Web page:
Microsoft Office Tutorials and References
In Depth Information
Emailing your Microsoft Office files
If you created a PDF ﬁ le, it will be open on your computer in Adobe Reader so
you can see how it came out. If you’re not happy with what you see, you can use
the Page Layout ribbon in Word and Excel to change how your document looks
and then try again.
If you created a 97-2003 ﬁ le, I recommend that you close the ﬁ le, and then open
the version you just saved. This should show you if anything important is
If you carry on working and don’t close the ﬁ le, your changes might be saved
to the new copy you made for emailing, and not to your original ﬁ le. This
happens if you save in a Word, Excel or PowerPoint ﬁ le type.
Now you have a version of the ﬁ le to share, you’ve done the difﬁ cult bit. All you
need to do is attach the ﬁ le to your email. Write your email in the normal way
using Windows Live Mail, and then click Attach at the top of your email
composition window (indicated in Figure 9.10). A ﬁ le browser opens, which you can use
to navigate to the ﬁ le you want to attach. When you’ve found the ﬁ le you want,
double-click it, or click it and then click the Open button. You can add multiple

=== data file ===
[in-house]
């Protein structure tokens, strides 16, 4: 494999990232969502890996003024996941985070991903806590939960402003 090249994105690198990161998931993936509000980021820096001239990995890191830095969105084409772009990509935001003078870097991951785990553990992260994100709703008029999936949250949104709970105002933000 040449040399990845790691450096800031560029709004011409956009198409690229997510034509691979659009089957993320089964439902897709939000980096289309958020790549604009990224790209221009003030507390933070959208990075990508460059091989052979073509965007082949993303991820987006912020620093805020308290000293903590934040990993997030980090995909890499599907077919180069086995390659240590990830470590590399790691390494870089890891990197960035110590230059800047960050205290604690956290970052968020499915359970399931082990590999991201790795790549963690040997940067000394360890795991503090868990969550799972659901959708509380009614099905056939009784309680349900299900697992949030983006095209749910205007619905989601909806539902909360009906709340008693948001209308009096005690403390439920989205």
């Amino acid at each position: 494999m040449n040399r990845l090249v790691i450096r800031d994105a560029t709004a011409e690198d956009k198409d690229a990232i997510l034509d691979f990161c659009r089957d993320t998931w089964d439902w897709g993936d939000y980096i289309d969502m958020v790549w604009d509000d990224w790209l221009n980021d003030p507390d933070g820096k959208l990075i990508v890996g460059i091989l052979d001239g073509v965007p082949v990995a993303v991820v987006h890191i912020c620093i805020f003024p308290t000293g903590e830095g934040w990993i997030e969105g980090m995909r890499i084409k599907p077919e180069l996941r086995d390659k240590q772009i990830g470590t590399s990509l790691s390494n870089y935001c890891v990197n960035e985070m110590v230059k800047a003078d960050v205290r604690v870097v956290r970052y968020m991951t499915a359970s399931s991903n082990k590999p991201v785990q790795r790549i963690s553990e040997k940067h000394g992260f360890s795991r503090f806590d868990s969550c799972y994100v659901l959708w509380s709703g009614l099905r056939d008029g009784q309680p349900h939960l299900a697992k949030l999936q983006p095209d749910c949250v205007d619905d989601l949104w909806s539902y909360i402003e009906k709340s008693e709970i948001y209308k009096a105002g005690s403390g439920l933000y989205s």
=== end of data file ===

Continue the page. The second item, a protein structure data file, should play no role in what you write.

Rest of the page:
ﬁ les to the same email message. As well as attaching Ofﬁ ce ﬁ les, you can attach
digital photos using this technique.
The ﬁ le is shown above your email text, as you can see in Figure 9.10. You can
click the ﬁ le and press the Delete key on the keyboard to remove it again. The ﬁ le
size is shown in brackets after each ﬁ le too. Keep an eye on this. If you send ﬁ les
that are too large, you’ll block up the recipient’s email connection. Don’t send
anything that has GB in the ﬁ le size under any circumstances. I recommend you
ask the recipient before you send anything of more than 1MB, which is the same
as 1024KB. With permission, you can get away with sending ﬁ les that add up to
about 10MB on a single email, but that’s a very big email and you should avoid it
if you can. For anything larger than that, you’re often better off putting it on a disc,
stufﬁ ng it in a jiffy bag, and sending it the slow way.